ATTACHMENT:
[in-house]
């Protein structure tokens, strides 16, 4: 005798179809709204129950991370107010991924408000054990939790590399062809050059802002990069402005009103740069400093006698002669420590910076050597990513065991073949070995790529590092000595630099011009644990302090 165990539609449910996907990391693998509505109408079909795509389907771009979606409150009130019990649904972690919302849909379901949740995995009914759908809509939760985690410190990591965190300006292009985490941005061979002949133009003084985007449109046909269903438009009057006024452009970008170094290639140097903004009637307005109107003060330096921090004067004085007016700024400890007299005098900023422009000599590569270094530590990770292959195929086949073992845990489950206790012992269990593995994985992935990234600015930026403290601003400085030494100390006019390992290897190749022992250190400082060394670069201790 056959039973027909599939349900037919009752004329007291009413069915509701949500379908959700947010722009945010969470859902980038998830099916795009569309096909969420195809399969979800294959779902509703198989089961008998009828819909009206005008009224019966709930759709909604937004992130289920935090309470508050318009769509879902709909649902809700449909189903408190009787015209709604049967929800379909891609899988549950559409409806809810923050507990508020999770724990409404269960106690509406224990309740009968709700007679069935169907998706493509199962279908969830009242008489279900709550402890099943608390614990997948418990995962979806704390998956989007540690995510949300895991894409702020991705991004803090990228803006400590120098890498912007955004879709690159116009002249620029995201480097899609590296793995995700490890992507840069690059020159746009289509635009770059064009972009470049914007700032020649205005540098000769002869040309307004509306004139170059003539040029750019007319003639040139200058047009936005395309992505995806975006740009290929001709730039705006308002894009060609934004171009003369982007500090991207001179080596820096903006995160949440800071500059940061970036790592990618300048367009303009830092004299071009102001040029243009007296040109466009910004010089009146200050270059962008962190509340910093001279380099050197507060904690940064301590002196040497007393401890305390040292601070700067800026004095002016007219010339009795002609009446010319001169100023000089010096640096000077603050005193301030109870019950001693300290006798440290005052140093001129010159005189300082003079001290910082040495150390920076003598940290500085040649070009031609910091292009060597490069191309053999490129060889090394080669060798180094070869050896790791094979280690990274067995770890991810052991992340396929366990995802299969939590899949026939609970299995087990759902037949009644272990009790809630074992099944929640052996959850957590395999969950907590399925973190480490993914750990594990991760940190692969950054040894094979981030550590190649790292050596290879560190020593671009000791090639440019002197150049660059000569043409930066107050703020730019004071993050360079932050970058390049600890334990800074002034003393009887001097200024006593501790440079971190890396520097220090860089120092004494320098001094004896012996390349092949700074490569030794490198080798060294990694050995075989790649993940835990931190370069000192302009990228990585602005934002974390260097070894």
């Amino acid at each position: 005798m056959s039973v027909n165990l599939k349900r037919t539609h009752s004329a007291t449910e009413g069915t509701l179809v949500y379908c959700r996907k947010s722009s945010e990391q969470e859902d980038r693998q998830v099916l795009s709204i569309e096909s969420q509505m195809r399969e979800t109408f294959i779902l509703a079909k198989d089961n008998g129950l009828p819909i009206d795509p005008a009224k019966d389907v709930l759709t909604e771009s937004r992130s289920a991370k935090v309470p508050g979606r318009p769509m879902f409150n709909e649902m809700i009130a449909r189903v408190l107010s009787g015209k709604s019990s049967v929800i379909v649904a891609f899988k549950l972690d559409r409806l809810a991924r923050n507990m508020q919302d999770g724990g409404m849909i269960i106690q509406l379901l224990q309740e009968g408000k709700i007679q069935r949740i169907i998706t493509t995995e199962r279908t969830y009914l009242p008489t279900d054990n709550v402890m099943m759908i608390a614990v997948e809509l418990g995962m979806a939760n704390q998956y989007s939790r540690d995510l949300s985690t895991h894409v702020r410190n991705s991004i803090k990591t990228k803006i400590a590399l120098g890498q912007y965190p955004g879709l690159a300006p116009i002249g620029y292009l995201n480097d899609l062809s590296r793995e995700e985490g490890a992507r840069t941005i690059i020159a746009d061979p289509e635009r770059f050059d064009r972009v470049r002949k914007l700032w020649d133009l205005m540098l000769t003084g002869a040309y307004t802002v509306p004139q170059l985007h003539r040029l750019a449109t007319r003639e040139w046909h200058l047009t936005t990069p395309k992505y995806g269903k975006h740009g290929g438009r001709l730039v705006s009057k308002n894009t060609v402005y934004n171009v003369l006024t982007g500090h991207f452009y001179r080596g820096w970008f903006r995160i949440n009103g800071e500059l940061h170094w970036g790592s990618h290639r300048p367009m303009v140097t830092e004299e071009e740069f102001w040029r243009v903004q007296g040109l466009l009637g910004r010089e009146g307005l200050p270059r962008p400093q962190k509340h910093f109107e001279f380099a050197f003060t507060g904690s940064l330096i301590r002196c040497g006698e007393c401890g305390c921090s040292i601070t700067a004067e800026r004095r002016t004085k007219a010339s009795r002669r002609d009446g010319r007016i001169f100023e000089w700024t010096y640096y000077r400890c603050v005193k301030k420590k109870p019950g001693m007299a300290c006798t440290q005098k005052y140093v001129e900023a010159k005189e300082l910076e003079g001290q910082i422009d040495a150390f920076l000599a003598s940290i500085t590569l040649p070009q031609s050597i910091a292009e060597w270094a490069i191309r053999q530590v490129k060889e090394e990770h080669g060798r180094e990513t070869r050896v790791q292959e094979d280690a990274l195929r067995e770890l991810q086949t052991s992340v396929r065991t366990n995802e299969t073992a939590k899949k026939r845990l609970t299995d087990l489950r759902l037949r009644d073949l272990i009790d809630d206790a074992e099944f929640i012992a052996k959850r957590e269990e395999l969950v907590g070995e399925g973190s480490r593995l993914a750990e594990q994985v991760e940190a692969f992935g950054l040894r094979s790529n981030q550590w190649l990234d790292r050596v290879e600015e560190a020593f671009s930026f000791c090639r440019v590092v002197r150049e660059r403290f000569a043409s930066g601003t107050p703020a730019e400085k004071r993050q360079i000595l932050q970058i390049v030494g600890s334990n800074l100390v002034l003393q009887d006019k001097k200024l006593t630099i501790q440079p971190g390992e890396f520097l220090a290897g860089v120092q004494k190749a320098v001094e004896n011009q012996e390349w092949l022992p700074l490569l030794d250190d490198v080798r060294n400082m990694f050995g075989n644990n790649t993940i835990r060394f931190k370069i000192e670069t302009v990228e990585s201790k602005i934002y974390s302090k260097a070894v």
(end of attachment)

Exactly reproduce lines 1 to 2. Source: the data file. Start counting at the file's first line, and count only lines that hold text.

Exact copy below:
[in-house]
């Protein structure tokens, strides 16, 4: 005798179809709204129950991370107010991924408000054990939790590399062809050059802002990069402005009103740069400093006698002669420590910076050597990513065991073949070995790529590092000595630099011009644990302090 165990539609449910996907990391693998509505109408079909795509389907771009979606409150009130019990649904972690919302849909379901949740995995009914759908809509939760985690410190990591965190300006292009985490941005061979002949133009003084985007449109046909269903438009009057006024452009970008170094290639140097903004009637307005109107003060330096921090004067004085007016700024400890007299005098900023422009000599590569270094530590990770292959195929086949073992845990489950206790012992269990593995994985992935990234600015930026403290601003400085030494100390006019390992290897190749022992250190400082060394670069201790 056959039973027909599939349900037919009752004329007291009413069915509701949500379908959700947010722009945010969470859902980038998830099916795009569309096909969420195809399969979800294959779902509703198989089961008998009828819909009206005008009224019966709930759709909604937004992130289920935090309470508050318009769509879902709909649902809700449909189903408190009787015209709604049967929800379909891609899988549950559409409806809810923050507990508020999770724990409404269960106690509406224990309740009968709700007679069935169907998706493509199962279908969830009242008489279900709550402890099943608390614990997948418990995962979806704390998956989007540690995510949300895991894409702020991705991004803090990228803006400590120098890498912007955004879709690159116009002249620029995201480097899609590296793995995700490890992507840069690059020159746009289509635009770059064009972009470049914007700032020649205005540098000769002869040309307004509306004139170059003539040029750019007319003639040139200058047009936005395309992505995806975006740009290929001709730039705006308002894009060609934004171009003369982007500090991207001179080596820096903006995160949440800071500059940061970036790592990618300048367009303009830092004299071009102001040029243009007296040109466009910004010089009146200050270059962008962190509340910093001279380099050197507060904690940064301590002196040497007393401890305390040292601070700067800026004095002016007219010339009795002609009446010319001169100023000089010096640096000077603050005193301030109870019950001693300290006798440290005052140093001129010159005189300082003079001290910082040495150390920076003598940290500085040649070009031609910091292009060597490069191309053999490129060889090394080669060798180094070869050896790791094979280690990274067995770890991810052991992340396929366990995802299969939590899949026939609970299995087990759902037949009644272990009790809630074992099944929640052996959850957590395999969950907590399925973190480490993914750990594990991760940190692969950054040894094979981030550590190649790292050596290879560190020593671009000791090639440019002197150049660059000569043409930066107050703020730019004071993050360079932050970058390049600890334990800074002034003393009887001097200024006593501790440079971190890396520097220090860089120092004494320098001094004896012996390349092949700074490569030794490198080798060294990694050995075989790649993940835990931190370069000192302009990228990585602005934002974390260097070894």